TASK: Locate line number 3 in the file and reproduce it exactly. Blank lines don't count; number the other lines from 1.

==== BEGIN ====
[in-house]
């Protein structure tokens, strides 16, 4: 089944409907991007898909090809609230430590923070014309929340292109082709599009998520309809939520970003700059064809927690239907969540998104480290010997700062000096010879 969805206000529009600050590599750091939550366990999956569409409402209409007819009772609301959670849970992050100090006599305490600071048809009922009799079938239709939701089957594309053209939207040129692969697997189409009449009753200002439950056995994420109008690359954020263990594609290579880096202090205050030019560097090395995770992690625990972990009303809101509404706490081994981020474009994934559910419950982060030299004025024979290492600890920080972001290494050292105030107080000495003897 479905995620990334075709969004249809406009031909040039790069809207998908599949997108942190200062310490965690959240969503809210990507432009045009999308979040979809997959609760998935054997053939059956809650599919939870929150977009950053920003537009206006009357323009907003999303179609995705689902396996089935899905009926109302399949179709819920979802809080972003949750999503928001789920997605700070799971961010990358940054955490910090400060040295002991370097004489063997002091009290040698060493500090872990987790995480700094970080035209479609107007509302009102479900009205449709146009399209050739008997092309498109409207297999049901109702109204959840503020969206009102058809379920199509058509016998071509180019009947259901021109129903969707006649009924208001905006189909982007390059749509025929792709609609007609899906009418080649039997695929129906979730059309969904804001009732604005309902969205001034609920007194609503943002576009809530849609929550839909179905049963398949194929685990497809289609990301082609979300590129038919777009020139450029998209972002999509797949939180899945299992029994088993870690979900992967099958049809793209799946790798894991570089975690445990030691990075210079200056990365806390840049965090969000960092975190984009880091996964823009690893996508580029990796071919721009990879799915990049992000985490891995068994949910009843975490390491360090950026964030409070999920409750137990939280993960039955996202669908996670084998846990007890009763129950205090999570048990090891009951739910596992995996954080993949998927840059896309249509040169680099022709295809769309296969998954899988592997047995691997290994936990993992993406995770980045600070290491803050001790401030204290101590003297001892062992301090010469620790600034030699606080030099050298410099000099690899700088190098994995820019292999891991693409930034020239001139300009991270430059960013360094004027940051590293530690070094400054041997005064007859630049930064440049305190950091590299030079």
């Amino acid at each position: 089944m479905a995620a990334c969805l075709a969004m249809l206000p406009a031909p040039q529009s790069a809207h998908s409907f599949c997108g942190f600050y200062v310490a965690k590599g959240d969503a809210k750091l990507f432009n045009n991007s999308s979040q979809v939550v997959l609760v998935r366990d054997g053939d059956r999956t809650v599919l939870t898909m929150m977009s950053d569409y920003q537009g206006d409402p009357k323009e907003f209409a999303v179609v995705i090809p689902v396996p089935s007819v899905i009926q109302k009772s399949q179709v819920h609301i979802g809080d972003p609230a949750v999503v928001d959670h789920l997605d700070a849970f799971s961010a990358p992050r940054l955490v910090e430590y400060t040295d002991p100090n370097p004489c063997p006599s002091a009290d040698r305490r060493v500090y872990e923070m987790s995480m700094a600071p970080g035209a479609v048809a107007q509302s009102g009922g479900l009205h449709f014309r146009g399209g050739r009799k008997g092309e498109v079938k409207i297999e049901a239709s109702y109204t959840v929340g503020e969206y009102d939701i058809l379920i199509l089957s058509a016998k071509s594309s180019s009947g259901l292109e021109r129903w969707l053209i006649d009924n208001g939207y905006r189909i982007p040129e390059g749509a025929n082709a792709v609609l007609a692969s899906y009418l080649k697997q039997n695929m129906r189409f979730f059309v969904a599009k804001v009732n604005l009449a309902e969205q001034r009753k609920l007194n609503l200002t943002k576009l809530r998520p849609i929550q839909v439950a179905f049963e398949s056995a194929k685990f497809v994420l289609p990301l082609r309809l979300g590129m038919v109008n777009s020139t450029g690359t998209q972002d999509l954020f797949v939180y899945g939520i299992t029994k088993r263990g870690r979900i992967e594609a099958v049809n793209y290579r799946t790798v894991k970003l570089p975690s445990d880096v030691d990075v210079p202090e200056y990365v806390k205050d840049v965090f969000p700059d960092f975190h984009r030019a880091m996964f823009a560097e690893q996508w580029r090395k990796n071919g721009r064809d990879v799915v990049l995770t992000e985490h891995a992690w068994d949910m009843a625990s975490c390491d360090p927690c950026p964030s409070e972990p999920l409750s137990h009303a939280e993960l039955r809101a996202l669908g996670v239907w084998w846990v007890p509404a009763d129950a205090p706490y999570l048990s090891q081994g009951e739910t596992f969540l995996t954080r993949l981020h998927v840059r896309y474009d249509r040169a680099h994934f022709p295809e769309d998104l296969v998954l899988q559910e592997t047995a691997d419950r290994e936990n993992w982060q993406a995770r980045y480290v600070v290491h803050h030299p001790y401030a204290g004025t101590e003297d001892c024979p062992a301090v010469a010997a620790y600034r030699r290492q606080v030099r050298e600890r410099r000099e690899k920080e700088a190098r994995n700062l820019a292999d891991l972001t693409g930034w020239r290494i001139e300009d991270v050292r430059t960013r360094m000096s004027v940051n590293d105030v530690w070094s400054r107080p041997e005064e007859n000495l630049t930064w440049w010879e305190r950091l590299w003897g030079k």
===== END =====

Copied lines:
């Amino acid at each position: 089944m479905a995620a990334c969805l075709a969004m249809l206000p406009a031909p040039q529009s790069a809207h998908s409907f599949c997108g942190f600050y200062v310490a965690k590599g959240d969503a809210k750091l990507f432009n045009n991007s999308s979040q979809v939550v997959l609760v998935r366990d054997g053939d059956r999956t809650v599919l939870t898909m929150m977009s950053d569409y920003q537009g206006d409402p009357k323009e907003f209409a999303v179609v995705i090809p689902v396996p089935s007819v899905i009926q109302k009772s399949q179709v819920h609301i979802g809080d972003p609230a949750v999503v928001d959670h789920l997605d700070a849970f799971s961010a990358p992050r940054l955490v910090e430590y400060t040295d002991p100090n370097p004489c063997p006599s002091a009290d040698r305490r060493v500090y872990e923070m987790s995480m700094a600071p970080g035209a479609v048809a107007q509302s009102g009922g479900l009205h449709f014309r146009g399209g050739r009799k008997g092309e498109v079938k409207i297999e049901a239709s109702y109204t959840v929340g503020e969206y009102d939701i058809l379920i199509l089957s058509a016998k071509s594309s180019s009947g259901l292109e021109r129903w969707l053209i006649d009924n208001g939207y905006r189909i982007p040129e390059g749509a025929n082709a792709v609609l007609a692969s899906y009418l080649k697997q039997n695929m129906r189409f979730f059309v969904a599009k804001v009732n604005l009449a309902e969205q001034r009753k609920l007194n609503l200002t943002k576009l809530r998520p849609i929550q839909v439950a179905f049963e398949s056995a194929k685990f497809v994420l289609p990301l082609r309809l979300g590129m038919v109008n777009s020139t450029g690359t998209q972002d999509l954020f797949v939180y899945g939520i299992t029994k088993r263990g870690r979900i992967e594609a099958v049809n793209y290579r799946t790798v894991k970003l570089p975690s445990d880096v030691d990075v210079p202090e200056y990365v806390k205050d840049v965090f969000p700059d960092f975190h984009r030019a880091m996964f823009a560097e690893q996508w580029r090395k990796n071919g721009r064809d990879v799915v990049l995770t992000e985490h891995a992690w068994d949910m009843a625990s975490c390491d360090p927690c950026p964030s409070e972990p999920l409750s137990h009303a939280e993960l039955r809101a996202l669908g996670v239907w084998w846990v007890p509404a009763d129950a205090p706490y999570l048990s090891q081994g009951e739910t596992f969540l995996t954080r993949l981020h998927v840059r896309y474009d249509r040169a680099h994934f022709p295809e769309d998104l296969v998954l899988q559910e592997t047995a691997d419950r290994e936990n993992w982060q993406a995770r980045y480290v600070v290491h803050h030299p001790y401030a204290g004025t101590e003297d001892c024979p062992a301090v010469a010997a620790y600034r030699r290492q606080v030099r050298e600890r410099r000099e690899k920080e700088a190098r994995n700062l820019a292999d891991l972001t693409g930034w020239r290494i001139e300009d991270v050292r430059t960013r360094m000096s004027v940051n590293d105030v530690w070094s400054r107080p041997e005064e007859n000495l630049t930064w440049w010879e305190r950091l590299w003897g030079k």